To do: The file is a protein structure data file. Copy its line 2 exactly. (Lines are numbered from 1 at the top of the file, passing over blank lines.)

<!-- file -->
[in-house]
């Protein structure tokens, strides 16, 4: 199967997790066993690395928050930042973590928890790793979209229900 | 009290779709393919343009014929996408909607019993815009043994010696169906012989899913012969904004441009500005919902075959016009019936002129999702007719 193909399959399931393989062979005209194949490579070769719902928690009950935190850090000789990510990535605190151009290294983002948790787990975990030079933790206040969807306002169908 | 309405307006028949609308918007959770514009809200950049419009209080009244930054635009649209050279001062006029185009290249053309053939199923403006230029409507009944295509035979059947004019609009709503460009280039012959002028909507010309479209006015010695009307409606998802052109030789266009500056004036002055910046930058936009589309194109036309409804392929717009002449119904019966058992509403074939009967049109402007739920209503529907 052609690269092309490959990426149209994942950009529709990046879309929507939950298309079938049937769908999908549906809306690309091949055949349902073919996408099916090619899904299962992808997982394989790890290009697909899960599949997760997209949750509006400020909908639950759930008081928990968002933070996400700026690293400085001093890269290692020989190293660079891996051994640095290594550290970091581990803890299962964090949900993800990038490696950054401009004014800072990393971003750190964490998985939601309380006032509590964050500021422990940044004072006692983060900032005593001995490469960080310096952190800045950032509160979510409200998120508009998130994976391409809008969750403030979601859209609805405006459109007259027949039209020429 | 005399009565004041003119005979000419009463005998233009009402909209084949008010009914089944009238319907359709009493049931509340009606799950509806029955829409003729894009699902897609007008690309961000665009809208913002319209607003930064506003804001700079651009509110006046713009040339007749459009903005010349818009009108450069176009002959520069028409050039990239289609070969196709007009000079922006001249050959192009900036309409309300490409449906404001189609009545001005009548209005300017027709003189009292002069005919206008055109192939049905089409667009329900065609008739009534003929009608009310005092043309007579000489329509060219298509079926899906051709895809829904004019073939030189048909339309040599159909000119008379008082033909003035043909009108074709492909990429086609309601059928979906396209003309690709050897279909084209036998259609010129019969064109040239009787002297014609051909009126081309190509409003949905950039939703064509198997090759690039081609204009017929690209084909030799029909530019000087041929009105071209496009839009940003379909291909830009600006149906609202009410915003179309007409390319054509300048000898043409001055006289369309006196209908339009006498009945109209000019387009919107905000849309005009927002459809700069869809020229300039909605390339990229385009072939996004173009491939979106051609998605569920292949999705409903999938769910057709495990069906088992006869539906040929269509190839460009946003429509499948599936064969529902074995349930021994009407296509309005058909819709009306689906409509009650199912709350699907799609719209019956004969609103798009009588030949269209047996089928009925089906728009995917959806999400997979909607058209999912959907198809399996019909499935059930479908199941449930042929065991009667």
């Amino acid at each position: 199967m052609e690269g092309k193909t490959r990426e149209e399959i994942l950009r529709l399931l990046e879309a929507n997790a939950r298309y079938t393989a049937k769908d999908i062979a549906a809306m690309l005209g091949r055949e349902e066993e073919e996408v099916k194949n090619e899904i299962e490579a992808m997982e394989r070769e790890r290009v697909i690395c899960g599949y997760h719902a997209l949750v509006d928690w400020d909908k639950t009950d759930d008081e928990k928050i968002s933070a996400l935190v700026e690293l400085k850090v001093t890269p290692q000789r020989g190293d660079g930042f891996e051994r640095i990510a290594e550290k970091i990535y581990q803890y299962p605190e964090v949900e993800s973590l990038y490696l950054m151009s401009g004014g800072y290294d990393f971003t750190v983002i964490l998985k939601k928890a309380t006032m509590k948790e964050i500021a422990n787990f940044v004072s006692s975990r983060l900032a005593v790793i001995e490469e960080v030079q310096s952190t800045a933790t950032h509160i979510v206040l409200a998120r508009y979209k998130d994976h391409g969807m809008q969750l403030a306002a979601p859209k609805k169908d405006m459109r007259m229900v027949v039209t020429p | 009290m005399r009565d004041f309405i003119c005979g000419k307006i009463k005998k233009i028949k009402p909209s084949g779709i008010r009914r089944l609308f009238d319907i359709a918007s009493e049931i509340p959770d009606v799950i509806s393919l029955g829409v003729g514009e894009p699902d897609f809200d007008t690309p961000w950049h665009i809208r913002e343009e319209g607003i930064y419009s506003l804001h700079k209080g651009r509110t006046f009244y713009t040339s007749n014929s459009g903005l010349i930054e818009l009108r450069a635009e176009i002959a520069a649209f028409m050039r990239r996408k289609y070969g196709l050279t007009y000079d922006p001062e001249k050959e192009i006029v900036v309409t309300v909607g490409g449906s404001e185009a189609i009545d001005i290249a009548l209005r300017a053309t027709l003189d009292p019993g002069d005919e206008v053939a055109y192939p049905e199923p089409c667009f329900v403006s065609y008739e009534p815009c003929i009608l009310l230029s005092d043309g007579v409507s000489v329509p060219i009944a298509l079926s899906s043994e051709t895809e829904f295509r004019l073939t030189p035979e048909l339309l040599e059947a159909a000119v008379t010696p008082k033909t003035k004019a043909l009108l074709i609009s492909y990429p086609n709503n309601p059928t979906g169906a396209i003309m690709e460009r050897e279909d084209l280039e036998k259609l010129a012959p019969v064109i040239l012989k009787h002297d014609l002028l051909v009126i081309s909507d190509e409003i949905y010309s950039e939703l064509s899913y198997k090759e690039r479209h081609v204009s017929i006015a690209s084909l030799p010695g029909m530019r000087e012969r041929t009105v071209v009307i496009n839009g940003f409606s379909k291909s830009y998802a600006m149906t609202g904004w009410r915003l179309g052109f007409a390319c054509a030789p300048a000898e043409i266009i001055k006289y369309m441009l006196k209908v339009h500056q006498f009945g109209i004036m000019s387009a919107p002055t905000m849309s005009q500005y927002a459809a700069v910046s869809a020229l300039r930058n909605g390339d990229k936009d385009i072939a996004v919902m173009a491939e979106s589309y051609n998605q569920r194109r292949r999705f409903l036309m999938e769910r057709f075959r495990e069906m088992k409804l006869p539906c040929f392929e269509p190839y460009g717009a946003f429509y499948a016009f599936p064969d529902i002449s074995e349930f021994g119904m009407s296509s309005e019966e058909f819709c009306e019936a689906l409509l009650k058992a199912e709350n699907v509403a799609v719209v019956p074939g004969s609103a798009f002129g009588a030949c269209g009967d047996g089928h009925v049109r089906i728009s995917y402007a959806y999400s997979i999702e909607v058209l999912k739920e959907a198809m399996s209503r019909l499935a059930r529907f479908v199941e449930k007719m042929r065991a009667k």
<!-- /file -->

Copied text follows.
């Protein structure tokens, strides 16, 4: 199967997790066993690395928050930042973590928890790793979209229900 | 009290779709393919343009014929996408909607019993815009043994010696169906012989899913012969904004441009500005919902075959016009019936002129999702007719 193909399959399931393989062979005209194949490579070769719902928690009950935190850090000789990510990535605190151009290294983002948790787990975990030079933790206040969807306002169908 | 309405307006028949609308918007959770514009809200950049419009209080009244930054635009649209050279001062006029185009290249053309053939199923403006230029409507009944295509035979059947004019609009709503460009280039012959002028909507010309479209006015010695009307409606998802052109030789266009500056004036002055910046930058936009589309194109036309409804392929717009002449119904019966058992509403074939009967049109402007739920209503529907 052609690269092309490959990426149209994942950009529709990046879309929507939950298309079938049937769908999908549906809306690309091949055949349902073919996408099916090619899904299962992808997982394989790890290009697909899960599949997760997209949750509006400020909908639950759930008081928990968002933070996400700026690293400085001093890269290692020989190293660079891996051994640095290594550290970091581990803890299962964090949900993800990038490696950054401009004014800072990393971003750190964490998985939601309380006032509590964050500021422990940044004072006692983060900032005593001995490469960080310096952190800045950032509160979510409200998120508009998130994976391409809008969750403030979601859209609805405006459109007259027949039209020429 | 005399009565004041003119005979000419009463005998233009009402909209084949008010009914089944009238319907359709009493049931509340009606799950509806029955829409003729894009699902897609007008690309961000665009809208913002319209607003930064506003804001700079651009509110006046713009040339007749459009903005010349818009009108450069176009002959520069028409050039990239289609070969196709007009000079922006001249050959192009900036309409309300490409449906404001189609009545001005009548209005300017027709003189009292002069005919206008055109192939049905089409667009329900065609008739009534003929009608009310005092043309007579000489329509060219298509079926899906051709895809829904004019073939030189048909339309040599159909000119008379008082033909003035043909009108074709492909990429086609309601059928979906396209003309690709050897279909084209036998259609010129019969064109040239009787002297014609051909009126081309190509409003949905950039939703064509198997090759690039081609204009017929690209084909030799029909530019000087041929009105071209496009839009940003379909291909830009600006149906609202009410915003179309007409390319054509300048000898043409001055006289369309006196209908339009006498009945109209000019387009919107905000849309005009927002459809700069869809020229300039909605390339990229385009072939996004173009491939979106051609998605569920292949999705409903999938769910057709495990069906088992006869539906040929269509190839460009946003429509499948599936064969529902074995349930021994009407296509309005058909819709009306689906409509009650199912709350699907799609719209019956004969609103798009009588030949269209047996089928009925089906728009995917959806999400997979909607058209999912959907198809399996019909499935059930479908199941449930042929065991009667």